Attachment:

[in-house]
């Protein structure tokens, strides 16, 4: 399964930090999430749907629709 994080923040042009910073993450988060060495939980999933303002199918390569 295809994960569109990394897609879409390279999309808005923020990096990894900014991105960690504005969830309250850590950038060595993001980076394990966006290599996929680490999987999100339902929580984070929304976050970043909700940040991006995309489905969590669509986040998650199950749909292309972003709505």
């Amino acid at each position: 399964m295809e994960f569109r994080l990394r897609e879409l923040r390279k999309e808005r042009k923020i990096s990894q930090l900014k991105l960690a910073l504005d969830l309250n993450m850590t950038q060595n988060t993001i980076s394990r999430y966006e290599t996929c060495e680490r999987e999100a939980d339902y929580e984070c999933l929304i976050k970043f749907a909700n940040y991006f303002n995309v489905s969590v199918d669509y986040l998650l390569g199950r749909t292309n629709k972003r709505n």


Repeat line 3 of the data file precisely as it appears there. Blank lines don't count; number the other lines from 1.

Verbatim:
């Amino acid at each position: 399964m295809e994960f569109r994080l990394r897609e879409l923040r390279k999309e808005r042009k923020i990096s990894q930090l900014k991105l960690a910073l504005d969830l309250n993450m850590t950038q060595n988060t993001i980076s394990r999430y966006e290599t996929c060495e680490r999987e999100a939980d339902y929580e984070c999933l929304i976050k970043f749907a909700n940040y991006f303002n995309v489905s969590v199918d669509y986040l998650l390569g199950r749909t292309n629709k972003r709505n």